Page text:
The ongoing pandemic of global concern has killed about three million humans and affected around 151 million people worldwide, as of April 30, 2021. Although recently approved vaccines for COVID-19 are engendering hope, finding new ways to cure the viral pandemic is still a quest for researchers worldwide. Major pandemics in history have been of viral origin, such as SARS, MERS, H1NI, Spanish flu, and so on. A larger emphasis has been on discovering potential vaccines, novel antiviral drugs, and agents that can mitigate the viral infection symptoms; however, a relatively new area, RNA interference (RNAi), has proven effective as an antiviral agent. The RNAi phenomenon has been largely exploited to cure cancer, neurodegenerative diseases, and some rare diseases. The U.S. Food and Drug Administration has recently approved three siRNA products for human use that garner significant hope in siRNA therapeutics for coronaviruses. There have been some commentaries and communications addressing this area. We have summarized and illustrated the significance and the potential of the siRNA therapeutics available as of April 30, 2021 to combat the ongoing viral pandemic and the emerging new variants such as B.1.1.7 and B.1.351. Numerous successful in vitro studies and several investigations to address the clinical application of siRNA therapeutics provide great hope in this field. This seminal Review describes the significance of siRNA-based therapy to treat diverse viral infections in addition to the current coronavirus challenge. In addition, we have thoroughly reviewed the patents approved for coronaviruses, the major challenges in siRNA therapy, and the potential approaches to address them, followed by innovation and prospects.


Subject(s)
Antiviral Agents/therapeutic use , COVID-19/drug therapy , Pandemics/prevention & control , RNA, Small Interfering/therapeutic use , SARS-CoV-2/genetics , Antiviral Agents/history , COVID-19/epidemiology , COVID-19/history , COVID-19/virology , Clinical Trials as Topic , Drug Approval , Drug Evaluation, Preclinical , History, 20th Century , History, 21st Century , Humans , Mutation , Patents as Topic , RNA, Small Interfering/history , SARS-CoV-2/pathogenicity
8.
Drugs ; 81(3): 389-395, 2021 Feb.
Article in English | MEDLINE | ID: covidwho-1130968

ABSTRACT

Inclisiran (Leqvio®; Novartis) is a first-in-class, cholesterol-lowering small interfering RNA (siRNA) conjugated to triantennary N-acetylgalactosamine carbohydrates (GalNAc). Inclisiran received its first approval in December 2020 in the EU for use in adults with primary hypercholesterolaemia (heterozygous familial and non-familial) or mixed dyslipidaemia, as an adjunct to diet. It is intended for use in combination with a statin or a statin with other lipid-lowering therapies in patients unable to reach low-density lipoprotein cholesterol goals with the maximum tolerated statin dose. In patients who are statin-intolerant or for whom a statin is contraindicated, inclisiran can be used alone or in combination with other lipid-lowering therapies. Inclisiran is administered as a twice-yearly subcutaneous injection. This article summarizes the milestones in the development of inclisiran leading to this first approval for primary hypercholesterolaemia or mixed dyslipidaemia.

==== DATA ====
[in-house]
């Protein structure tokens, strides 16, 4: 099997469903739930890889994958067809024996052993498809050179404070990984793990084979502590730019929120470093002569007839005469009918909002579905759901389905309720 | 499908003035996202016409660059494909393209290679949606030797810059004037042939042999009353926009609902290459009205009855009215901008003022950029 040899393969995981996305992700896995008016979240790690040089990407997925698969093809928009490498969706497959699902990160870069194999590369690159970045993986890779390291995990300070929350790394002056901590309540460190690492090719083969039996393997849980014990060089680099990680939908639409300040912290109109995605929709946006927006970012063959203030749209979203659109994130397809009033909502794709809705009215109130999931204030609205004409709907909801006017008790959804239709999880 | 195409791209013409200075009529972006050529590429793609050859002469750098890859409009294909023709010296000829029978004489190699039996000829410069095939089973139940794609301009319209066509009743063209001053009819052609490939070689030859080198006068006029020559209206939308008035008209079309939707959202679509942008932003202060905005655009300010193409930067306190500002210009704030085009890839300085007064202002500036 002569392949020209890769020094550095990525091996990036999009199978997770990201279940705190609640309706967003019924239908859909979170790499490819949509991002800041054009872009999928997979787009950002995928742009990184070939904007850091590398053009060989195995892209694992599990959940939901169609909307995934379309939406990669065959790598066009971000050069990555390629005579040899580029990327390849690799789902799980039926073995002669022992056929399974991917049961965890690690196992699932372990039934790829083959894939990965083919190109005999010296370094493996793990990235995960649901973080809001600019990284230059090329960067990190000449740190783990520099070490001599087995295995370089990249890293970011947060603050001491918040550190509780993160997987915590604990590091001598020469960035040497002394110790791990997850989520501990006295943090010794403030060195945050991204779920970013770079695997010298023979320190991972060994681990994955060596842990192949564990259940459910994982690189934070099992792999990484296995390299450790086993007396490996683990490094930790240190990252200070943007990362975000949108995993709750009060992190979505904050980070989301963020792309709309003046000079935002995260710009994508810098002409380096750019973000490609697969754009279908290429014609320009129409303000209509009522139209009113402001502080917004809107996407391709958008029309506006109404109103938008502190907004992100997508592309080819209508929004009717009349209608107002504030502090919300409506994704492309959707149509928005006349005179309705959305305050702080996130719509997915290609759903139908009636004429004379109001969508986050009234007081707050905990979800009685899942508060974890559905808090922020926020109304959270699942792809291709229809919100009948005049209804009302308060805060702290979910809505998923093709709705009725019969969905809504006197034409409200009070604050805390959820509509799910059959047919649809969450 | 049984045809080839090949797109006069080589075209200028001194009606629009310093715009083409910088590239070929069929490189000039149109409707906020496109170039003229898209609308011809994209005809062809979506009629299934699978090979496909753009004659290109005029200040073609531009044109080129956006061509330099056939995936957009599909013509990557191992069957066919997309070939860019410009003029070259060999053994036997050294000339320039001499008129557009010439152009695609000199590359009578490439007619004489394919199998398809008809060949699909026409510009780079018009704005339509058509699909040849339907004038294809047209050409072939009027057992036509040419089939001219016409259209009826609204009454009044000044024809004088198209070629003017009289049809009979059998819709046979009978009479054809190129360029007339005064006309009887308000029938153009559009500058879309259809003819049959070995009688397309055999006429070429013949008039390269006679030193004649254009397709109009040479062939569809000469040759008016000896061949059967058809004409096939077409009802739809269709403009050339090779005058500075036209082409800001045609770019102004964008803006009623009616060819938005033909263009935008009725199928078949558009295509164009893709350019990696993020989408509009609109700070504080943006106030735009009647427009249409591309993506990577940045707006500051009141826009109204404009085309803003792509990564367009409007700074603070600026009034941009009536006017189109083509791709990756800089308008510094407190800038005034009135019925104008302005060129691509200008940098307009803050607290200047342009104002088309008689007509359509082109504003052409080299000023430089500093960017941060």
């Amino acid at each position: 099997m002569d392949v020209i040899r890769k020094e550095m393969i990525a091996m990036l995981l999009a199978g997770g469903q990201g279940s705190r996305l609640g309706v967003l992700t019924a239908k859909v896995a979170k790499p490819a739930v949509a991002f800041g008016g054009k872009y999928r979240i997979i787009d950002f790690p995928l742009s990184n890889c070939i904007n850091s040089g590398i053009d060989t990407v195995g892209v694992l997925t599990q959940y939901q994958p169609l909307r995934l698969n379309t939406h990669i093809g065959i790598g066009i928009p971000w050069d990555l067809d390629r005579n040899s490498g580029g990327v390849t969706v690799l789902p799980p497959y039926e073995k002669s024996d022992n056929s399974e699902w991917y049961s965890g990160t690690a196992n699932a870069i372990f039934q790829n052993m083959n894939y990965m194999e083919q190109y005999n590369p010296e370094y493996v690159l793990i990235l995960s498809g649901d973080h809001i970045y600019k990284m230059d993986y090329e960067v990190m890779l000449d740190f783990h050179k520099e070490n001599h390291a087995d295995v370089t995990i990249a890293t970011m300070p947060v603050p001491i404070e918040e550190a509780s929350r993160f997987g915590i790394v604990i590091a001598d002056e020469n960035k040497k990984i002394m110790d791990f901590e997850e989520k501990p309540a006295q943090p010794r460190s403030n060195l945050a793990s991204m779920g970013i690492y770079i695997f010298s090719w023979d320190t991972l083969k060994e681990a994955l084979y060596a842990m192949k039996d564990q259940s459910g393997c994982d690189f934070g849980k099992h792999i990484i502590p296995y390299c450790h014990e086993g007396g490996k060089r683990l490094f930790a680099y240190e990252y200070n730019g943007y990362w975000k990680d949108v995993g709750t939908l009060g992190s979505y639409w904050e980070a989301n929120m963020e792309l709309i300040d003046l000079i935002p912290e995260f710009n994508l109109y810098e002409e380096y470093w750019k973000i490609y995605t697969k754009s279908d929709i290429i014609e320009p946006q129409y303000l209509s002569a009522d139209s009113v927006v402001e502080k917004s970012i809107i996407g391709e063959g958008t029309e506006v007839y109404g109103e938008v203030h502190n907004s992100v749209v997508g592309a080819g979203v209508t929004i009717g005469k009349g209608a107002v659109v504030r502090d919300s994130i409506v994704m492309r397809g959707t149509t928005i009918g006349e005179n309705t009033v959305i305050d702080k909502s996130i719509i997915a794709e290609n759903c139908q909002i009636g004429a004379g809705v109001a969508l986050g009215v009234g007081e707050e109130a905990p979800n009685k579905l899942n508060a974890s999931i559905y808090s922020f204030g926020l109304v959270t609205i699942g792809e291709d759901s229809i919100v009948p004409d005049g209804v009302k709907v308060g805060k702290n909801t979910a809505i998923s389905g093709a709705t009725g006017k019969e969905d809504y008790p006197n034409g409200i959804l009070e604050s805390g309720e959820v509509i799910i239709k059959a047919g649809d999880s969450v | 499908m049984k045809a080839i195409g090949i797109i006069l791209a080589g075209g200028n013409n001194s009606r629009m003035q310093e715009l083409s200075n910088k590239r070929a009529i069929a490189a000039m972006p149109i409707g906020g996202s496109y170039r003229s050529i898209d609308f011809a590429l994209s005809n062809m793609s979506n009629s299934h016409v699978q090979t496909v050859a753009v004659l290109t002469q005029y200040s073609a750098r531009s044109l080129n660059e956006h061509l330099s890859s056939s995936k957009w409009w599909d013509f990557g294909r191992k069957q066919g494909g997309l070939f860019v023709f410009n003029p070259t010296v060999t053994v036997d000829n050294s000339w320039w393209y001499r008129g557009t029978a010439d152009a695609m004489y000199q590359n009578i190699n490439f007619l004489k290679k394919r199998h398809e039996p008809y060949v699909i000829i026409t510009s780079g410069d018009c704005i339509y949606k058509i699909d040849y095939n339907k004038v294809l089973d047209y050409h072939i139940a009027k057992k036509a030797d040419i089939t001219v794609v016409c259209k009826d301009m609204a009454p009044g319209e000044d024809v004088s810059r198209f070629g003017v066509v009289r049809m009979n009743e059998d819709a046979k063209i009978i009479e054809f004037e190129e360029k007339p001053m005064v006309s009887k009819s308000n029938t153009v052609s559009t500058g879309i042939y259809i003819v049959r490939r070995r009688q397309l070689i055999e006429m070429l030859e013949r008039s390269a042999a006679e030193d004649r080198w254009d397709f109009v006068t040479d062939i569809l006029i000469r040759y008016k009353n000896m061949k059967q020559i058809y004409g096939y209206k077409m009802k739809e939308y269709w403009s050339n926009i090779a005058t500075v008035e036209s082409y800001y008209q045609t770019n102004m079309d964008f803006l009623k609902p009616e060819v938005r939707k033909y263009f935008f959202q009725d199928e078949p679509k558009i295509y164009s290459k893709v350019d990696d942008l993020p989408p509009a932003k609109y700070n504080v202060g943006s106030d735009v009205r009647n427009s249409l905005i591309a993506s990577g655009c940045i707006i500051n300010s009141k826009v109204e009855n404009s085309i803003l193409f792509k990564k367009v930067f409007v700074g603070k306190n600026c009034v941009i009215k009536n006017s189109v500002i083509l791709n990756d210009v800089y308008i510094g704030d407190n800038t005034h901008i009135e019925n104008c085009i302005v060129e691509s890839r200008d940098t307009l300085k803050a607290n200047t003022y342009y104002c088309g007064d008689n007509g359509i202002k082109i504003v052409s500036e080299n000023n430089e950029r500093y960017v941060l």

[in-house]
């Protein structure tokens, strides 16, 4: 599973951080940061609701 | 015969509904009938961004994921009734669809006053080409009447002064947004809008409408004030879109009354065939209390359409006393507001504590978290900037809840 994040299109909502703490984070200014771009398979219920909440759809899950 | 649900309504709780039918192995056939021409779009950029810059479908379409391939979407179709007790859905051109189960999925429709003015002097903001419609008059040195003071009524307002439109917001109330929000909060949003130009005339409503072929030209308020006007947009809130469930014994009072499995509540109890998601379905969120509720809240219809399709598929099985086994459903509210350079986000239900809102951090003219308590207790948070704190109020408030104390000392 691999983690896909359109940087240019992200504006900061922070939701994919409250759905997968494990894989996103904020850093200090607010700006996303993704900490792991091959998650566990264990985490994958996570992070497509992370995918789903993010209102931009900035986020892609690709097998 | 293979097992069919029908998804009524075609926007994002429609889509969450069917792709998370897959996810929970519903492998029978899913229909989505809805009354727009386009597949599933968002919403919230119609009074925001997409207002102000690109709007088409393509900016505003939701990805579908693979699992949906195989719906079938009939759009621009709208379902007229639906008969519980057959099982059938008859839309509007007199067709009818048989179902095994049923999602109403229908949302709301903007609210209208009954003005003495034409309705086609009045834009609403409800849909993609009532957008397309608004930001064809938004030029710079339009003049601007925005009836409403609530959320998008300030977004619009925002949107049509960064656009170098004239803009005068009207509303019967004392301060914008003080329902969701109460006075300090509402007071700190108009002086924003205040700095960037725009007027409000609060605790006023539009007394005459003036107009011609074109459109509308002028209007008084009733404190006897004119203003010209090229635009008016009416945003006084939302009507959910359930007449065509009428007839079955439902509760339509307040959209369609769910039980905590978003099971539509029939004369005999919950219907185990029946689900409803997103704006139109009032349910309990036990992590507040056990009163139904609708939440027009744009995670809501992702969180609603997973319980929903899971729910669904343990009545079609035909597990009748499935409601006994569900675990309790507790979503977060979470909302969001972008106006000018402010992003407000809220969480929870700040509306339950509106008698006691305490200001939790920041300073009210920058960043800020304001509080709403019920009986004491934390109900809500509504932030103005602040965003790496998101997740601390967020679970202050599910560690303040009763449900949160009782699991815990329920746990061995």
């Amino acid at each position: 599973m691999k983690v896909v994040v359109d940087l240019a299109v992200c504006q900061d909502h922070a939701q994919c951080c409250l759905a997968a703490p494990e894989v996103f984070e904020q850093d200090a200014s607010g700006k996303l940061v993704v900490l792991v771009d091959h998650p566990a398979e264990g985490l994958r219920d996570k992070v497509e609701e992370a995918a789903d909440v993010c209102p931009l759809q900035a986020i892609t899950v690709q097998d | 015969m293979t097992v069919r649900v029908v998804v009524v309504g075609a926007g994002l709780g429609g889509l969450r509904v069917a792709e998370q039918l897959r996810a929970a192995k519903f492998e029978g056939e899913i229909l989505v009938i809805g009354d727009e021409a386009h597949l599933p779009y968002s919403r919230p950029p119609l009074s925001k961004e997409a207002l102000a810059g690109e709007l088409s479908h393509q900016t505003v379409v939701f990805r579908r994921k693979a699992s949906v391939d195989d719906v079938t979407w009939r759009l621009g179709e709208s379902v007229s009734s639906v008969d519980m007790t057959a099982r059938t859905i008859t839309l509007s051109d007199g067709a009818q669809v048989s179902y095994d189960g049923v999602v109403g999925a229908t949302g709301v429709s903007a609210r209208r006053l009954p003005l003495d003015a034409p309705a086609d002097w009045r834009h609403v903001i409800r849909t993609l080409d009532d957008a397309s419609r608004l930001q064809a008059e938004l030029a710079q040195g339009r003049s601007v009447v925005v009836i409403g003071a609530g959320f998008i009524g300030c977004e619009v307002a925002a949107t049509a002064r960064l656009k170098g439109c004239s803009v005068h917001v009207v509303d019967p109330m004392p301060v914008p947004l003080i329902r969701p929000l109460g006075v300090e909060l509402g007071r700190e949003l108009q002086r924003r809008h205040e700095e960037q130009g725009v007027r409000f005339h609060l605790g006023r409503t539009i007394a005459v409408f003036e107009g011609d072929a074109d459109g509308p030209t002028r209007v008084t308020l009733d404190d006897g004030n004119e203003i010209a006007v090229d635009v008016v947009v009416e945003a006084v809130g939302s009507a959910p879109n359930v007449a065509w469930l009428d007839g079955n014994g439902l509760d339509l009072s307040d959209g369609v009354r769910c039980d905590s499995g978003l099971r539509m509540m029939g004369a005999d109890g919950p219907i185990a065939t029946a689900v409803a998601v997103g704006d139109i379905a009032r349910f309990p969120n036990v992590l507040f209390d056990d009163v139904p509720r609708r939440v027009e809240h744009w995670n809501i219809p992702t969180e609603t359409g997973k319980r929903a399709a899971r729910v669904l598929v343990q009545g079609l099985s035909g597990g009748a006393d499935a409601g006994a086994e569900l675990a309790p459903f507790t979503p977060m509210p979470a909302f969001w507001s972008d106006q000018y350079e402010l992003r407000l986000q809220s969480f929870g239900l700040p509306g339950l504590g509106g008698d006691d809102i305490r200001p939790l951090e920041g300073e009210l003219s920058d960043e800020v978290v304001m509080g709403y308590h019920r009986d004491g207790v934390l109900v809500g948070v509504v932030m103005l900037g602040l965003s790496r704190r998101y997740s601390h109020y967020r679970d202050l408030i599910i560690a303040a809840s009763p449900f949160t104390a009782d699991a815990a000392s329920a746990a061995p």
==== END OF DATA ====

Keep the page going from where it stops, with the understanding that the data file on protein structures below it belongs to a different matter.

Subject(s)
Anticholesteremic Agents/therapeutic use , Dyslipidemias/drug therapy , Hypercholesterolemia/drug therapy , RNA, Small Interfering/therapeutic use , Anticholesteremic Agents/administration & dosage , Humans , Hydroxymethylglutaryl-CoA Reductase Inhibitors/administration & dosage , Hydroxymethylglutaryl-CoA Reductase Inhibitors/therapeutic use , Injections, Subcutaneous , RNA, Small Interfering/administration & dosage
10.
Adv Healthc Mater ; 10(7): e2001650, 2021 04.
Article in English | MEDLINE | ID: covidwho-1051192

ABSTRACT

Acute viral respiratory tract infections (AVRIs) are a major burden on human health and global economy and amongst the top five causes of death worldwide resulting in an estimated 3.9 million lives lost every year. In addition, new emerging respiratory viruses regularly cause outbreaks such as SARS-CoV-1 in 2003, the "Swine flu" in 2009, or most importantly the ongoing SARS-CoV-2 pandemic, which intensely impact global health, social life, and economy. Despite the prevalence of AVRIs and an urgent need, no vaccines-except for influenza-or effective treatments were available at the beginning of the COVID-19 pandemic. However, the innate RNAi pathway offers the ability to develop nucleic acid-based antiviral drugs. siRNA sequences against conserved, essential regions of the viral genome can prevent viral replication. In addition, viral infection can be averted prophylactically by silencing host genes essential for host-viral interactions. Unfortunately, delivering siRNAs to their target cells and intracellular site of action remains the principle hurdle toward their therapeutic use. Currently, siRNA formulations and chemical modifications are evaluated for their delivery. This progress report discusses the selection of antiviral siRNA sequences, delivery techniques to the infection sites, and provides an overview of antiviral siRNAs against respiratory viruses.


Subject(s)
Antiviral Agents/therapeutic use , COVID-19/drug therapy , RNA, Small Interfering/therapeutic use , Respiratory Tract Infections/drug therapy , Virus Diseases/drug therapy , Humans , Respiratory Tract Infections/virology , Viruses
11.
Mol Cell Biochem ; 476(4): 1891-1895, 2021 Apr.
Article in English | MEDLINE | ID: covidwho-1044487

ABSTRACT